In a few short years, shales have changed the narrative of the US energy landscape. But to achieve its true potential, shale operators need to rethink traditionally defined success factors.
In mid-2019, US crude oil and natural gas production reached a record high of 12 million barrels per day (MMbbl/d) and 90 billion cubic feet per day (Bcf/d), respectively, mainly due to the high growth of unconventional tight oil and shale gas in recent years.1 In fact, the shale-rich state of Texas is now producing 5 MMbbl/d of oil—more than any OPEC member, barring Saudi Arabia.2 But, while volumetric growth rates are well known, more specific factors driving this success are far less understood by most stakeholders.
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Isolating shale’s success factors or continually improving productivity in shales isn’t easy, and that’s probably why many shale operators face regular questions on productivity, efficiency, and returns. In the series, Moving the US shale revolution forward, we undertake an integrated statistical analysis of geological, engineering, and productivity data from over 80,000 horizontal shale wells to bring more clarity in understanding this relatively young resource, its performance, and potential.
Although not a substitute for well- or play-specific reservoir and petrophysical interpretations, our work highlights success factors, ongoing challenges, and improvement opportunities for shale operators.
Our four-part article series, Moving the US shale revolution forward, aims to study the learning curves, unearth success factors, and identify operational well-enhancement opportunities for US shale operators. The analysis is based on Deloitte’s statistical interpretation of reported well-level geological, engineering, and productivity data.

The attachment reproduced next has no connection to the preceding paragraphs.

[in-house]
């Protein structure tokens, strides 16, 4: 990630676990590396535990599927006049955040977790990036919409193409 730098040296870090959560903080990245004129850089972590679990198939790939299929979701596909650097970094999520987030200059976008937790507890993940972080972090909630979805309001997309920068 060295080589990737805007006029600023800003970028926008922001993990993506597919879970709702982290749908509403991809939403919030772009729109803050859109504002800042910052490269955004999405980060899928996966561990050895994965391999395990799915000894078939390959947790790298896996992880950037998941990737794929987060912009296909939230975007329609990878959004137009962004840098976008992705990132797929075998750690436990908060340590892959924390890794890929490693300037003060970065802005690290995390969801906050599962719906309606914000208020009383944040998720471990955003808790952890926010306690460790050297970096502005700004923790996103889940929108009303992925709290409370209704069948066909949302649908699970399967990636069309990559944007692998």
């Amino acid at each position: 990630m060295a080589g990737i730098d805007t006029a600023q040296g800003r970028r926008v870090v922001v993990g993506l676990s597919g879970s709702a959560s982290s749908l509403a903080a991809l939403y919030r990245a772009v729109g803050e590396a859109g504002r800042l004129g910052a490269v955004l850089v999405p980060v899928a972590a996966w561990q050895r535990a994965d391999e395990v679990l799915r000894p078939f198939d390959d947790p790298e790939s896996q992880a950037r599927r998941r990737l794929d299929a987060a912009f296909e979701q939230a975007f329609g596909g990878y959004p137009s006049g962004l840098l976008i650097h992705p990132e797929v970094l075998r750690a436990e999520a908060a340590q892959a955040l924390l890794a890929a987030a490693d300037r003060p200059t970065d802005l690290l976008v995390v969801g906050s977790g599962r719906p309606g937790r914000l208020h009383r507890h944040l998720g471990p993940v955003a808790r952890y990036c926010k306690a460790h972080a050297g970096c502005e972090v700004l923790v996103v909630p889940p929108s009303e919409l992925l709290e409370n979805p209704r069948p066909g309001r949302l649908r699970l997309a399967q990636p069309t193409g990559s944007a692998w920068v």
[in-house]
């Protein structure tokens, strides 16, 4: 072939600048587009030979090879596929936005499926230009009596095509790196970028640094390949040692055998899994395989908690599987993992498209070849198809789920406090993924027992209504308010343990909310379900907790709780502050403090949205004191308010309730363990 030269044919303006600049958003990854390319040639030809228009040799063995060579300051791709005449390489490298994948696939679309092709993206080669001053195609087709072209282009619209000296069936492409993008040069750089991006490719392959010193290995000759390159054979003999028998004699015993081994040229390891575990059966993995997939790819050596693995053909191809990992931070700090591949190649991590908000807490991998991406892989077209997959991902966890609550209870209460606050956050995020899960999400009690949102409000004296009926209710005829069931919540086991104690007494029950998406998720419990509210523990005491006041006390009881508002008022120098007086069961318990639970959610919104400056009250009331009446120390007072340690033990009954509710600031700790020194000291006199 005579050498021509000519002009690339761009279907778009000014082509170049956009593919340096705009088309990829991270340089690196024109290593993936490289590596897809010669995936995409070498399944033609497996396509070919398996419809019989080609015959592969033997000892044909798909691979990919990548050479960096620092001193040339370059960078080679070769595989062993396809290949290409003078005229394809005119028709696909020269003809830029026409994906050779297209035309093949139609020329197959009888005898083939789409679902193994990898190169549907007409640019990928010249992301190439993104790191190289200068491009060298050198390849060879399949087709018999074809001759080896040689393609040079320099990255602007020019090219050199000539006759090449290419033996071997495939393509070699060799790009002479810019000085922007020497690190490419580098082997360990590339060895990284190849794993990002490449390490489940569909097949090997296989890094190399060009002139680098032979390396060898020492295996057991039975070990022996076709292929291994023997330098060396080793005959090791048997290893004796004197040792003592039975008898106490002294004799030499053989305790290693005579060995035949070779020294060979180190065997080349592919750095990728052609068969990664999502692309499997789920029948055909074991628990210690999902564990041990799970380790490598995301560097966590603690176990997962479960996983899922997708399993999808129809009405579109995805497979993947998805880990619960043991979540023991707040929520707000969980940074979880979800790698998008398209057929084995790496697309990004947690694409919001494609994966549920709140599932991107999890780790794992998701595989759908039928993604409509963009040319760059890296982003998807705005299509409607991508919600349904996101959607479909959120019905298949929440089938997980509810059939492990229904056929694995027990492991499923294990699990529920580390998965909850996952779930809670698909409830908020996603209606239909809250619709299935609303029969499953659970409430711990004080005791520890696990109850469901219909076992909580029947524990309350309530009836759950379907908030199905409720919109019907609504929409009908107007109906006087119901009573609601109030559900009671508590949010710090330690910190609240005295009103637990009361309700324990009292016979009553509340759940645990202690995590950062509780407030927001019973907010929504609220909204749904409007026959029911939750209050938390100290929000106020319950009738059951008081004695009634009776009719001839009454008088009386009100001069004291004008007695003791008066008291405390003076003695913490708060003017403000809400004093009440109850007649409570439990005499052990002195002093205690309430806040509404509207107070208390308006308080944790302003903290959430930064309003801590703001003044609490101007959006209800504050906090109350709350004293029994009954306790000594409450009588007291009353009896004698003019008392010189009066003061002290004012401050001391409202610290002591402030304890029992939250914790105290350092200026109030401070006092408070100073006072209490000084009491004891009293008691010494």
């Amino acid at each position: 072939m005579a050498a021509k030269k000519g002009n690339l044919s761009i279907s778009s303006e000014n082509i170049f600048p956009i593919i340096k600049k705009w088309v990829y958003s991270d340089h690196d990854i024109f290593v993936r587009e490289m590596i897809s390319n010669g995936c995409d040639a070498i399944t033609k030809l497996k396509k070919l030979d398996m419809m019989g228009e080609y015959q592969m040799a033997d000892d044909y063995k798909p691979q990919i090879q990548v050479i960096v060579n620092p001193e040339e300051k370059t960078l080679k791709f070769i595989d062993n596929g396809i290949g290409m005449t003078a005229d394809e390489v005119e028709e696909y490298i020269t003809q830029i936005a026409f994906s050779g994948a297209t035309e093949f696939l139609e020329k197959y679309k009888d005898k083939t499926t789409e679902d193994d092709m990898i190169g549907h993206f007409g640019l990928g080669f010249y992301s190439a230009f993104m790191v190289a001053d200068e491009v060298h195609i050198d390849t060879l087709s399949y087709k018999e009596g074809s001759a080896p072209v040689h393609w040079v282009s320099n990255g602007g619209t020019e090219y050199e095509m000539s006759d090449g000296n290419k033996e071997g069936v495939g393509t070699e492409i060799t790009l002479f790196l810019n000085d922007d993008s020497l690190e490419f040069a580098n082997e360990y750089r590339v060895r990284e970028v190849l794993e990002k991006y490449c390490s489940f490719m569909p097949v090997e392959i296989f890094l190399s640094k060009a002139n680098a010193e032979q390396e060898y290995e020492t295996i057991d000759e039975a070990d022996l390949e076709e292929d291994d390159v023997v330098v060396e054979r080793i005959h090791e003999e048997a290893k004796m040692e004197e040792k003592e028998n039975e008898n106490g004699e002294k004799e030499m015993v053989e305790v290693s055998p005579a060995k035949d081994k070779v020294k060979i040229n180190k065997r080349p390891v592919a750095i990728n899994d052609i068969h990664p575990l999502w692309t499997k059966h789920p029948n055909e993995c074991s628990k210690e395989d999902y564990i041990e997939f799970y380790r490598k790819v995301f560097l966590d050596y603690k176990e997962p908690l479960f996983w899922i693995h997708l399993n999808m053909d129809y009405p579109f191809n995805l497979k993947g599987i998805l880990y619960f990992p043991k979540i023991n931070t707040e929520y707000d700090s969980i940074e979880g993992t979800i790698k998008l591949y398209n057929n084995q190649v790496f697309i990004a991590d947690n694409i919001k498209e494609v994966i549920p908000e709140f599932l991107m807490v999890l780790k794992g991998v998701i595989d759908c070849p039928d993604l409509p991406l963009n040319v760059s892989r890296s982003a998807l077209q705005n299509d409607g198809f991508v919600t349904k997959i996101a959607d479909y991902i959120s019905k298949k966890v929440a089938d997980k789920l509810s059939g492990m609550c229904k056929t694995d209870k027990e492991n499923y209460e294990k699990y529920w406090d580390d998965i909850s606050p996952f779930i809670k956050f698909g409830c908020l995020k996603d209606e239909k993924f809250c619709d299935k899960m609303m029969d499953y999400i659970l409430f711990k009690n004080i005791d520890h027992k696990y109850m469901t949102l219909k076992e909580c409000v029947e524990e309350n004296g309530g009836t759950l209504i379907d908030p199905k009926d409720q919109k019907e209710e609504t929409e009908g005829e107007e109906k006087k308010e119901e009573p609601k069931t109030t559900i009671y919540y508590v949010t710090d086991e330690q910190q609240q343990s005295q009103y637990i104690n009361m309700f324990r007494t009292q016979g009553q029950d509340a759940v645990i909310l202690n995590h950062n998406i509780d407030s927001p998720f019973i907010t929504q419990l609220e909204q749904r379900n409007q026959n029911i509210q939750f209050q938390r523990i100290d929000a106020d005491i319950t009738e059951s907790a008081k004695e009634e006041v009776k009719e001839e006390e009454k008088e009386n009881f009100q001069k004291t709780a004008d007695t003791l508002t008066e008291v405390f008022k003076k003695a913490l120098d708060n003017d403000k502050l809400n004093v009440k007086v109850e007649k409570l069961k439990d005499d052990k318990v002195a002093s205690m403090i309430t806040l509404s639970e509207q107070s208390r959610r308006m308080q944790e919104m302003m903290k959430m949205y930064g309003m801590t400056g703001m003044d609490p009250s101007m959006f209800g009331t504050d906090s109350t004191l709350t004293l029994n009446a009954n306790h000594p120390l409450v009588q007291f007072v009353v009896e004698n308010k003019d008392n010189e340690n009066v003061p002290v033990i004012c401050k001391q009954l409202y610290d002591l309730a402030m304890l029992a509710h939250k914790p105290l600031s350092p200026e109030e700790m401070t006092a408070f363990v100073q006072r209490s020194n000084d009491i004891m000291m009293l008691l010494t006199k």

The analysis focuses on aggregate performance indicators across the plays. It is intended to complement, not replace, companies’ sophisticated geological and field planning models of their own operations. The opportunities highlighted in these articles are at a well level, as against at the overall field/portfolio level. Given the heterogeneity of shale geology, operators could use this analysis to identify specific factors to explore in their own proprietary drilling, completion, and operations data.
This is the first article of the, Moving the US shale revolution forward research series, on US shales, which statistically decodes the evolution and progress of the shale boom by analyzing more than 80,000 horizontal shale wells spread across the United States. The following papers deep dive into two of the primary basins (the Permian and Eagle Ford) and discuss the role of all stakeholders (including oilfield services and midstream companies) in extending the US shale boom.
For much of the first decade of this century, US energy agencies and policymakers foresaw continuing declines in US oil and gas production, even when taking account of continued investments in deepwater plays in the Gulf of Mexico. However, the advent and commercialization of hydraulic fracturing and horizontal drilling beginning in the Barnett Shale paved the way for rapid expansion in unconventionals starting 2005.3 Optimism gained momentum when the US Energy Information Administration (EIA) estimated US shale gas and tight oil reserves at 750 trillion cubic feet (Tcf) and 24 billion barrels, respectively, in 2011, and the confidence soared every time the agency revised its estimates upward. Latest estimates peg reserves at 1,280 Tcf of shale gas and 112 billion barrels of tight oil.4
Fast forward a couple of years, shales have outstripped most previous expectations and seem to have altered the entire oil and gas landscape, with the United States now projected to be energy-independent by 2020.5 By mid-2019, US tight oil production reached 8.5 million barrels per day (MMbbl/d), or almost 10 percent of world production.6 The economic impact of this growth has been considerable, as US shales have contributed close to US$1.5 trillion since 2006, close to three times Nigeria’s GDP in 2018, for example (see figure 1).7